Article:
Karen Allen

Prior to Karen Allen’s breast cancer diagnosis, her only experience with the disease involved people she loved dying. Being diagnosed with Stage 2B Breast Cancer, her first thoughts were that she had ‘received a death sentence’.

And you can’t blame her. All she ever new about cancer, especially growing up, is people who got the disease died.

“I was so low that I’m not sure I truly processed what that meant. It was just a feeling,” says Karen.

She immediately shared the devastating news with her husband and together they told their sons.

Upon hearing the news the Allen’s sons gave their Mum a hug and said “this isn’t just your fight. It’s our fight too and we’re there for you.”

People saw calm on the outside but on the inside there was terror and panic. There were a few days of self-pity and dark thoughts. She would come to grips with the news but in the back of her mind the Chartered Professional Accountant and recently retired provincial government Assistant Deputy Minister knew the clock was ticking. Difficult decisions needed to be made in light of what lay ahead with her treatment.

Karen is a self-described planner and it was the advice of work colleague, who also had breast cancer that said, “you must educate yourself so you can make the required decisions to help in your care.”

“As I learned more, I started to realize, ‘maybe there’s hope, maybe I can live’,” explains Karen.

She would undergo a lumpectomy, 21 rounds of chemotherapy, a drug trial, and 21 radiation treatments.

It’s been 12 years since Karen was first diagnosed and today she’s in remission.

Cancer has taken a hefty toll on her family. Over the course of the four years after her diagnosis, she lost her sister, sister-in-law and father-in-law to the disease.

“That’s a lot of people and I’m the only one who’s still alive,” she says.

Ensuring the Saskatchewan Cancer Agency (Agency) has the most up-to-date equipment for planning and treatment is critical to Karen’s and the life every cancer patient. That’s why she’s supporting the $3 M. replacement of two Computed Tomography (CT) Simulators at the Saskatchewan Cancer Agency’s (Agency) clinics in Regina and Saskatoon.
CT Simulation is a critical step for anyone needing radiation for their cancer treatment. The life saving treatment cannot be administered safely without first getting a simulation. The images CT Simulators generate are used by the treatment team to plan a patient’s radiation therapy.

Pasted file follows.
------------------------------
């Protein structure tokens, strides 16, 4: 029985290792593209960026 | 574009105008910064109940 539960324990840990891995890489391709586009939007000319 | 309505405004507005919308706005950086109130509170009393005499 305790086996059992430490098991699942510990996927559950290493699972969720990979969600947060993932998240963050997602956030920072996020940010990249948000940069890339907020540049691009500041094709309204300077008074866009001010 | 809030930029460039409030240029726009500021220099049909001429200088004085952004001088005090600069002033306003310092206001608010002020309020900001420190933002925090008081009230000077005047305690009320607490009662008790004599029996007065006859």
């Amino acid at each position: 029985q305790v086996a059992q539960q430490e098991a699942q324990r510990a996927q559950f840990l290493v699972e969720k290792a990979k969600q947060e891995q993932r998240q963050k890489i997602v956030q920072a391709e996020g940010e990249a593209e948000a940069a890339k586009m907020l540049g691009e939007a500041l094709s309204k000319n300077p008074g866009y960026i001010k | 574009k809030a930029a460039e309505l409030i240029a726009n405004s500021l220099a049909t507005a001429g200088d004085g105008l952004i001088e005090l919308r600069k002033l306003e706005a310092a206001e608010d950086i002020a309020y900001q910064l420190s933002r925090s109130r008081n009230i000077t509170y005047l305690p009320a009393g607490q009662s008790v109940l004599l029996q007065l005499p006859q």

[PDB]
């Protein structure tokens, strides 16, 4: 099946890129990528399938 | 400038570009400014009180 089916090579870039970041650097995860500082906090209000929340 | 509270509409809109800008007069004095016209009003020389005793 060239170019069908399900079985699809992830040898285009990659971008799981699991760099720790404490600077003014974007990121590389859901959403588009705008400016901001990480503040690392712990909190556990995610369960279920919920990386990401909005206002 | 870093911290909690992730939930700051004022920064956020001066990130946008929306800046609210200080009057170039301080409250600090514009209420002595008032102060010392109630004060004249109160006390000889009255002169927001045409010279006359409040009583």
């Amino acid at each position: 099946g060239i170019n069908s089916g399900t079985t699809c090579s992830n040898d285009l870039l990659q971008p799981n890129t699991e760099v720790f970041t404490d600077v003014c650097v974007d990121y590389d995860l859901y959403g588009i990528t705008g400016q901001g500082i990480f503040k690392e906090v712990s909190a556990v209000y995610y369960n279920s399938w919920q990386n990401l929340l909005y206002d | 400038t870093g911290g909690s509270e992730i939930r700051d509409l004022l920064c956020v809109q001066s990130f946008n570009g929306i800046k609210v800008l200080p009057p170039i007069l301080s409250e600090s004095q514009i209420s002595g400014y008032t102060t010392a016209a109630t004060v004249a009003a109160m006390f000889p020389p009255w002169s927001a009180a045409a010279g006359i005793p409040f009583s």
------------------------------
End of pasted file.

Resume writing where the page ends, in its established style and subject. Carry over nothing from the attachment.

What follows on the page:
The pair of machines are almost 10 years old and at the end of their lifecycle.

Karen’s treatment was in 2007 and since then technology has changed dramatically.

“I used a flip phone, which was state of the art technology, when I was undergoing treatment. I don’t anymore, I use newer smart phone technology. Every day technology changes have been significant, and medical technology moves just as rapidly. Using flip phone aged medical technology doesn’t make sense in a smart phone era. It’s time to update these CT Simulators. I believe up-to-date technology would improve patient care and ultimately help save lives.”

Karen doesn’t know what the future holds but having experienced firsthand how important CT Simulation is, Karen says we all need to work together to support replacing these aging machines. “Together we are stronger”

It’s for her well-being and every cancer patient – now and in the future.

To donate to the CT Simulator Fundraising Campaign CLICK HERE.

We are all Stronger Together.

Your donation will contribute to the care of cancer patients in Saskatchewan.
Donate Now

Sam Kliman

Sam Kliman has an attitude…and it was an important part of his cancer journey. Ten years ago the Regina resident was in his early 30’s and enjoying life; golfing, staying fit, hanging out with friends and loving his job.

Louise Bird

You can’t help but be impressed with Louise Bird’s attitude. The two-time cancer survivor, mother to four children, one step-child and grandma to ten grandchildren had a simple mantra while battling breast cancer.

Trevor Sutter

Trevor Sutter has just come through one of the scariest and most difficult times in his life. Earlier this year, the 56-year-old Regina resident finished up his treatment for Squamos Cell Carcinoma.